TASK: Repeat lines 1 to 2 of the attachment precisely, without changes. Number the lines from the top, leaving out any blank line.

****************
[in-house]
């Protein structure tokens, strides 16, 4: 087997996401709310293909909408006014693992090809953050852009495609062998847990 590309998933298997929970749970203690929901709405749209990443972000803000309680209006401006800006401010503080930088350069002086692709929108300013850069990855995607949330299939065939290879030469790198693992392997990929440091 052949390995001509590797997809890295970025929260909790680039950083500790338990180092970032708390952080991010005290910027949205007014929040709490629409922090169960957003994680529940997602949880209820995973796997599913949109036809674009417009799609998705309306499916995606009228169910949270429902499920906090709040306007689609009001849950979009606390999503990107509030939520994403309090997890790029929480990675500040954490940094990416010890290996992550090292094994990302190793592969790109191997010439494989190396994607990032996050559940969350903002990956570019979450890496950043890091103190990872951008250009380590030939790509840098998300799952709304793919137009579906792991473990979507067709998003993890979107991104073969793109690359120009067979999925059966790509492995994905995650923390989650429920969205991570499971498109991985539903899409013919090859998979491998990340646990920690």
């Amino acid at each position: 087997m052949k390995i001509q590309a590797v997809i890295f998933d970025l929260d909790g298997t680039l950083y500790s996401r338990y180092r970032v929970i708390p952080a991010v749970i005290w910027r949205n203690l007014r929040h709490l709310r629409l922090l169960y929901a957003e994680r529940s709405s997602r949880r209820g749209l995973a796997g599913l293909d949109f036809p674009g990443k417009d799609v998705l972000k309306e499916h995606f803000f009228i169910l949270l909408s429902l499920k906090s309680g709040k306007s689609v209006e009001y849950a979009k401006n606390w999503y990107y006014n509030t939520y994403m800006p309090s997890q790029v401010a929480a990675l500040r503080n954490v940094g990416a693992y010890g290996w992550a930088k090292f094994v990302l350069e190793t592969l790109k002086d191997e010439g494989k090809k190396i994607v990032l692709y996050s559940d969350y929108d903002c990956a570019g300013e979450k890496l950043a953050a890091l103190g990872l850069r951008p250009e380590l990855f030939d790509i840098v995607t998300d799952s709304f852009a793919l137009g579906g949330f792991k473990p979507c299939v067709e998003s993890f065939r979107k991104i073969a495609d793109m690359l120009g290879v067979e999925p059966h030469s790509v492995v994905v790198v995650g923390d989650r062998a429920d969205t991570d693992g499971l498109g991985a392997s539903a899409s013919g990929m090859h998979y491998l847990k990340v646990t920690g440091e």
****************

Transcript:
[in-house]
């Protein structure tokens, strides 16, 4: 087997996401709310293909909408006014693992090809953050852009495609062998847990 590309998933298997929970749970203690929901709405749209990443972000803000309680209006401006800006401010503080930088350069002086692709929108300013850069990855995607949330299939065939290879030469790198693992392997990929440091 052949390995001509590797997809890295970025929260909790680039950083500790338990180092970032708390952080991010005290910027949205007014929040709490629409922090169960957003994680529940997602949880209820995973796997599913949109036809674009417009799609998705309306499916995606009228169910949270429902499920906090709040306007689609009001849950979009606390999503990107509030939520994403309090997890790029929480990675500040954490940094990416010890290996992550090292094994990302190793592969790109191997010439494989190396994607990032996050559940969350903002990956570019979450890496950043890091103190990872951008250009380590030939790509840098998300799952709304793919137009579906792991473990979507067709998003993890979107991104073969793109690359120009067979999925059966790509492995994905995650923390989650429920969205991570499971498109991985539903899409013919090859998979491998990340646990920690």